Reconstructing the trophic radiation of Lake Victoria Cichlids

Lake Victoria is the largest lake in Africa and harbored more than 500 endemic species of haplochromine cichlid fish. The lake not only was at a low stand but dried up completely during the Late Pleistocene, approx. 15000 years before present (Seehausen 2006). These results imply that the rate of speciation of cichlid fish in this tropical lake has been extremely rapid! However, only little is know about the exact order of emergence and respective speciation rates of the different trophic guilds (McGee et al 2020). Using the temporal information from the sediment cores, as well as other data about the ancient lake communities, we are hoping to learn more about this adaptive radiation, which is among one of the most rapid cases of adaptive evolution.

Figure 1 - Trophic diversity most likely evolved de-novo in modern Lake Victoria (Meier et al 2017): Sympatrically living, closely related species usually have male coloration at opposite ends of the color spectrum. Since mate choice is determined on the basis of coloration it is likely that strong assortative mating quickly lead to sexual isolation of color morphs (Seehausen 2006).

In a first attempt I used phenopype to segment 2D-representations of teeth from contemporary cichlid species to construct a classifier would map fossil teeth found in sediment cores onto contemporary trophic guilds. However, on the hand we did not have enough material to create a robust classifier, and on the other hand, this was a destructive procedure where valuable cichlid specimens would have had to be sacrificed to retrieve their teeth. We therefore turned to computer tomography as a non-invasive imaging technique.

Figure 2 - Attempts to create training data from 2D images using phenopype: while the segmentation is quick and robust, the classification, here exemplified with a PCA, is not.

For the obtained 3D-images the goal is the same: segment the foreground (individual teeth in both jaws and all tooth-rows) from the background (the fish jaws and skull). We have started to use biomedisa (Lösel et al. 2020) for automatic segmentation of shapes in 3D images - this work is currently ongoing.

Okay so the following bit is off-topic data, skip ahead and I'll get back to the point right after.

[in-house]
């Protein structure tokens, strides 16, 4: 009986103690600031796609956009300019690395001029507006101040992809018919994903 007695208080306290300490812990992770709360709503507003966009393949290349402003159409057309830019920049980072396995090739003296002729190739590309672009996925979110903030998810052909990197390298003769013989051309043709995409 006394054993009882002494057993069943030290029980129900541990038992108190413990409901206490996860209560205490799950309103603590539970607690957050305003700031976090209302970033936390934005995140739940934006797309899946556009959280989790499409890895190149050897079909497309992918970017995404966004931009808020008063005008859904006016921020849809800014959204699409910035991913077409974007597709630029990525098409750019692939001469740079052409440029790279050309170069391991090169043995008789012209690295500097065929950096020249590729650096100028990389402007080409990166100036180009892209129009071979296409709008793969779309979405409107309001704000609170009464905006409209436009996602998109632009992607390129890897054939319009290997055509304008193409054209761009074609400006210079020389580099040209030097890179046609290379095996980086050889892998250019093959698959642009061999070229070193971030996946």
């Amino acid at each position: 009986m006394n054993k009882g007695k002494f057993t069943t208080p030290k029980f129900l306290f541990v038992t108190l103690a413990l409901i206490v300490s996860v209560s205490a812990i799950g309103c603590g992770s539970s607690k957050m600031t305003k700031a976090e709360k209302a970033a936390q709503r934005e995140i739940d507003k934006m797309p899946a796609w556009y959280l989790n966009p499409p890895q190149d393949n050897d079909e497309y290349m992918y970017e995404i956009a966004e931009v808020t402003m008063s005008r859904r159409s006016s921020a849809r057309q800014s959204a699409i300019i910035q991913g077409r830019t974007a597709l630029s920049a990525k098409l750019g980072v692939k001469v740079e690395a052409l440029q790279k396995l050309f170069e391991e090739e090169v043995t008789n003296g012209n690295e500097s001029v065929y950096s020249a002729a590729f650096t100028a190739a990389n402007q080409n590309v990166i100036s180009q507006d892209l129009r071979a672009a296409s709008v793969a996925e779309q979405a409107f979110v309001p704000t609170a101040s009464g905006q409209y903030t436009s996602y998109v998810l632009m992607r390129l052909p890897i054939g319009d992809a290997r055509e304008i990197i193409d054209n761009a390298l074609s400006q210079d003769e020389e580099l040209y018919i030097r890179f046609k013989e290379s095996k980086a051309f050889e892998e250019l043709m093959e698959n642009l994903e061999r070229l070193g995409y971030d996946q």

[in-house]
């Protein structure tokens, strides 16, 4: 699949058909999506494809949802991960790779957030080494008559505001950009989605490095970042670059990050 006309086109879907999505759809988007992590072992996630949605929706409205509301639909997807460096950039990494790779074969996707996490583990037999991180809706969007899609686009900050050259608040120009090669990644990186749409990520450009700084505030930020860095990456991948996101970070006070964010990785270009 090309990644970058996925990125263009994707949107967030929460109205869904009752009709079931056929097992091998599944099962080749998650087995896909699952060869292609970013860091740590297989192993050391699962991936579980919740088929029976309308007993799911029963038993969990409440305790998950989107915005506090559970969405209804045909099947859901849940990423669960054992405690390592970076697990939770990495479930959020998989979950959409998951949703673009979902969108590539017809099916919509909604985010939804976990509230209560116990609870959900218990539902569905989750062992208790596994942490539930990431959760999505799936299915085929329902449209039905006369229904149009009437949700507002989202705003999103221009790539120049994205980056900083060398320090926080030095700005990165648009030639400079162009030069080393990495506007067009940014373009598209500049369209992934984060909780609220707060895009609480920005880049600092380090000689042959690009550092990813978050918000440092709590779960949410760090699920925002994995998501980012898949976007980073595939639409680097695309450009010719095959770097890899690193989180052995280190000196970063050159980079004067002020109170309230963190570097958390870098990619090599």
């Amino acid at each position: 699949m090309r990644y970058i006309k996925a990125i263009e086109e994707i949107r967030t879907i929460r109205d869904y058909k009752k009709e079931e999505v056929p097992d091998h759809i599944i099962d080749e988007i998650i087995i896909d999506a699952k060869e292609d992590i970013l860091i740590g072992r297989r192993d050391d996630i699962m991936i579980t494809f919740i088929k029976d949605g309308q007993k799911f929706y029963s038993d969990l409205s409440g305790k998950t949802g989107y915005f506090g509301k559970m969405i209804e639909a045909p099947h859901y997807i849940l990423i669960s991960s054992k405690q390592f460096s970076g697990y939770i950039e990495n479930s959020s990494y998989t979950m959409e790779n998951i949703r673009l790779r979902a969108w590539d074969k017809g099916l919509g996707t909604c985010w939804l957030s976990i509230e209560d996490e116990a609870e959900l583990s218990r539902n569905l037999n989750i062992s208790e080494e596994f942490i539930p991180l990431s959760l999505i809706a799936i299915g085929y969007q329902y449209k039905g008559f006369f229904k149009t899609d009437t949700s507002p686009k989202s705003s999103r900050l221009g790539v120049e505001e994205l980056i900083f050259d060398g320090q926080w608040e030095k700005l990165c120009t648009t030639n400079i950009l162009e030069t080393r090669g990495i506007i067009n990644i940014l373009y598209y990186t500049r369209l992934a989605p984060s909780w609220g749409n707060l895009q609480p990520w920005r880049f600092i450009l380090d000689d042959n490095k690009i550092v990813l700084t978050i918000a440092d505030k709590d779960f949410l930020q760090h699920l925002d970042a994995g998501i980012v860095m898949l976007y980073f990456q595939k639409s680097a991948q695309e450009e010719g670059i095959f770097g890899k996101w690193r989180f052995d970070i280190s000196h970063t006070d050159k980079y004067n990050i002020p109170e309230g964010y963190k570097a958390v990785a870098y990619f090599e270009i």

Figure 3 - In 3D images, segmentation of foreground from background is more complex, and manual annotion is time consuming. However, deep learning may also help here (Lösel et al. 2020).


Lösel, P. D., van de Kamp, T., Jayme, A., Ershov, A., Faragó, T., Pichler, O., Jerome, N. T., Aadepu, N., Bremer, S., Chilingaryan, S. A., Heethoff, M., Kopmann, A., Odar, J., Schmelzle, S., Zuber, M., Wittbrodt, J., Baumbach, T., & Heuveline, V. (2020). Introducing Biomedisa as an open-source online platform for biomedical image segmentation. Nature Communications, 11(1), 1–14.

Meier, J. I., D. A. Marques, S. Mwaiko, C. E. Wagner, L. Excoffier, and O. Seehausen. 2017. Ancient hybridization fuels rapid cichlid fish adaptive radiations. Nature communications 8:14363.

Seehausen, O. 2006. African cichlid fish: a model system in adaptive radiation research. Proceedings. Biological sciences / The Royal Society 273:1987–1998.

McGee, M. D., S. R. Borstein, J. I. Meier, D. A. Marques, S. Mwaiko, A. Taabu, M. A. Kishe, B. O’Meara, R. Bruggmann, L. Excoffier, and O. Seehausen. 2020. The ecological and genomic basis of explosive adaptive radiation. Nature 586:75–79.